John Singer Sargent

Augustus Saint-Gaudens American

Not on view

Saint-Gaudens’s and Sargent’s remarkable careers developed along parallel tracks. Both prodigiously gifted, they met in Paris in 1877 or 1878 while Saint-Gaudens was at work on his Farragut Monument and Sargent (1856-1925) was studying in the independent atelier of Carolus-Duran and enjoying early success exhibiting his society portraits and genre scenes in the Paris Salons. Sculptor and painter traveled in the same international cosmopolitan circles, sharing not only friends but also patrons. Saint-Gaudens advised Sargent on sculptural elements for his great mural cycle for the Boston Public Library (1890-1916), and he moved to London in 1886 Sargent reciprocated by introducing Saint-Gaudens to his British colleagues and prospective clients.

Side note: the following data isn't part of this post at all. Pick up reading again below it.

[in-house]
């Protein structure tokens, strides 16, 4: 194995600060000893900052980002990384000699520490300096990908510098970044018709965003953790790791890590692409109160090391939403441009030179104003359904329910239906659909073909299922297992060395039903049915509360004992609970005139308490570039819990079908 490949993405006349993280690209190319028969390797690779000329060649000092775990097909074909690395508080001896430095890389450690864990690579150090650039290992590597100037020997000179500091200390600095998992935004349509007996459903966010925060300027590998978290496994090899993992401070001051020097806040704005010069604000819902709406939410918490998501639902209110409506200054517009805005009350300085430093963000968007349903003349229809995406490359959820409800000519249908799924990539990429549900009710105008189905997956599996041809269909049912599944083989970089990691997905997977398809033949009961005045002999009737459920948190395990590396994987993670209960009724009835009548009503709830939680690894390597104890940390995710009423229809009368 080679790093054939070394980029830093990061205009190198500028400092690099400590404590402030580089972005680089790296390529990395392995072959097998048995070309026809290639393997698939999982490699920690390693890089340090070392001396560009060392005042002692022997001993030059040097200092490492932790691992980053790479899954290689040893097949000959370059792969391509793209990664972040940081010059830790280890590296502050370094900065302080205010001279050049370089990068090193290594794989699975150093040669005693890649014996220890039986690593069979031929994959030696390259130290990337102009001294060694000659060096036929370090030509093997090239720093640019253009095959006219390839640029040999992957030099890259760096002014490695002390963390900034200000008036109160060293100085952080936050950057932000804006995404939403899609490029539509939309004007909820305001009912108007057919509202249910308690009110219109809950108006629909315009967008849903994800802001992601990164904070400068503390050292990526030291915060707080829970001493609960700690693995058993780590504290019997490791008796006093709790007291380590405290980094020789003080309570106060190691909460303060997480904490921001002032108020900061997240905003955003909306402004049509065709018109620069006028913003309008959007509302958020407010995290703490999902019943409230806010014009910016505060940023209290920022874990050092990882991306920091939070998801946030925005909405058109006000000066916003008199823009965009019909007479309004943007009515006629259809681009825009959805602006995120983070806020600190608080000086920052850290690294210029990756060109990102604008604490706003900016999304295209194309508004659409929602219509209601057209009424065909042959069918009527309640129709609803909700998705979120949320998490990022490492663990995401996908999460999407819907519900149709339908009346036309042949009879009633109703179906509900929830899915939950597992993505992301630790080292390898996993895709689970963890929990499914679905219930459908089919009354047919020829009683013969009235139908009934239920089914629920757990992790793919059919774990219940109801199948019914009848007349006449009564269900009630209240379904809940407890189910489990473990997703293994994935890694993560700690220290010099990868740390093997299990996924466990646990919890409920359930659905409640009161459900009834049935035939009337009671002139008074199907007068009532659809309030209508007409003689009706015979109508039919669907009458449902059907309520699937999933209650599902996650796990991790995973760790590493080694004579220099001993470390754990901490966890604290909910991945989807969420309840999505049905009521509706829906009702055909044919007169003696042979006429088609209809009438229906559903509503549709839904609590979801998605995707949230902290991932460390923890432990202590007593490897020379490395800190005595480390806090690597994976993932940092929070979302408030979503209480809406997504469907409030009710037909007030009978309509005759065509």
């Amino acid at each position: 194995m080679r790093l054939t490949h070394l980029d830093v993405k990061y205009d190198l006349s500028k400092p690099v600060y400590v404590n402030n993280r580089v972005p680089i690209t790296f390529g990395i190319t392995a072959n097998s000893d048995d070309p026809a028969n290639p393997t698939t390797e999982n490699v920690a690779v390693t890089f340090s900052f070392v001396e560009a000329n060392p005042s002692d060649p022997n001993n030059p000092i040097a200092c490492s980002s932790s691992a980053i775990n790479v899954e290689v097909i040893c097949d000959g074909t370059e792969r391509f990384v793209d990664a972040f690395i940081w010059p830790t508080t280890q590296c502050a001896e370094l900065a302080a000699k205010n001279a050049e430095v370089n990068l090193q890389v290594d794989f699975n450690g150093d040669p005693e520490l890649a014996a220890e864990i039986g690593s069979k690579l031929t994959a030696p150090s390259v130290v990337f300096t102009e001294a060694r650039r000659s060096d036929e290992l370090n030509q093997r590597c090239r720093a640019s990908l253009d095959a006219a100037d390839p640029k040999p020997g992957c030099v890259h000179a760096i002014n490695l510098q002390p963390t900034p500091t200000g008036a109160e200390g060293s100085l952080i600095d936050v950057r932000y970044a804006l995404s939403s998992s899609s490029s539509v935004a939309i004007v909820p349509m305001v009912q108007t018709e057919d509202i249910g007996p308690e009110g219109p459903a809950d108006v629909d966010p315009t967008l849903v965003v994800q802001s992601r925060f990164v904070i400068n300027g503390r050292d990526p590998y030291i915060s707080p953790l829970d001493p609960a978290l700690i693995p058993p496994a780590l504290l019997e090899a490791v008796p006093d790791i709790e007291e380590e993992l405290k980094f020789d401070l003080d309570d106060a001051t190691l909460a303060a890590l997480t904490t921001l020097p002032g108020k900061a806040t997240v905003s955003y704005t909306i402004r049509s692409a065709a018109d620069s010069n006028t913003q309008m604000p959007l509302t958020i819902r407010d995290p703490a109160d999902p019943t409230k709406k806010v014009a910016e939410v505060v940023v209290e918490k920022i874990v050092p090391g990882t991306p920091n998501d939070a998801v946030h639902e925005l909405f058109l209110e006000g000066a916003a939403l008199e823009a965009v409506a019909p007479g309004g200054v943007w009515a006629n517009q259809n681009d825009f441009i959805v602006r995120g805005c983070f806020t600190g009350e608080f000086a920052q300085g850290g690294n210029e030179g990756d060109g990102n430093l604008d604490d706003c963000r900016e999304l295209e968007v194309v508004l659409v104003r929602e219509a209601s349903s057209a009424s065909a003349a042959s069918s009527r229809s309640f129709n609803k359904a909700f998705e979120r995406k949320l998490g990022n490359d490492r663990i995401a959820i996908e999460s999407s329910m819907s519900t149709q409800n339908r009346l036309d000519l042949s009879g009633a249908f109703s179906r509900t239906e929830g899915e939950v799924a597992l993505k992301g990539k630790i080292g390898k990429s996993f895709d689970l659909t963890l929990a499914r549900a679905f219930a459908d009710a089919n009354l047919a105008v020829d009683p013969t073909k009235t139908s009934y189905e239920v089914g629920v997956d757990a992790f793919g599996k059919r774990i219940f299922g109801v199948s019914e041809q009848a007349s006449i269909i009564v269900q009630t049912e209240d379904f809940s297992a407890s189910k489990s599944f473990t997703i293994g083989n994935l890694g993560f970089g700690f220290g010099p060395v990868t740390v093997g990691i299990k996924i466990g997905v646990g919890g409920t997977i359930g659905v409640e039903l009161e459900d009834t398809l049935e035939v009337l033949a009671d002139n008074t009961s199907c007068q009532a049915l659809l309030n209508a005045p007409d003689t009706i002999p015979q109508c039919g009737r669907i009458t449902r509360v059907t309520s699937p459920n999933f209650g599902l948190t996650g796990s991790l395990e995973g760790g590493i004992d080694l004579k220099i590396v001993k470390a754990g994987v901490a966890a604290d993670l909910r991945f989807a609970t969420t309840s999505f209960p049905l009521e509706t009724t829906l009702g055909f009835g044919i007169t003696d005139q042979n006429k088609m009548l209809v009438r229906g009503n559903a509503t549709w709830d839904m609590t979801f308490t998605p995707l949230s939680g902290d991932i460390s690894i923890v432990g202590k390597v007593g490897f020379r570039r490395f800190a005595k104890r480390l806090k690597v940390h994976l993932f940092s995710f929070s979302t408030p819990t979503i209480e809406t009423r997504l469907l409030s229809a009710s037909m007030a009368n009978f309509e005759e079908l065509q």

This medal, Saint-Gaudens’s first, is the smallest of the friendship portraits completed during his Paris tenure. The likeness of his friend is both matter-of-fact and piercing. The inscription on the grainy-textured field, BRVTTO RITRATTO, defies exact interpretation. Literally it means "crude portrait," which might imply that the sculptor was apologizing for the hasty execution, but "brutto" may also refer to Sargent’s forceful and vigorous person, captured on an ironic miniature scale, or it may be an allusion to ancient Roman coins, with their irregular surfaces and profile portrait busts.
The medal was given to the Metropolitan by the wife of Edward Robinson, director of the Museum from 1910 to 1931. The Robinsons were close friends of Sargent’s, and they helped the Metropolitan acquire a number of his oils and works on paper, often directly from him.

John Singer Sargent, Augustus Saint-Gaudens (American, Dublin 1848–1907 Cornish, New Hampshire), Bronze, American

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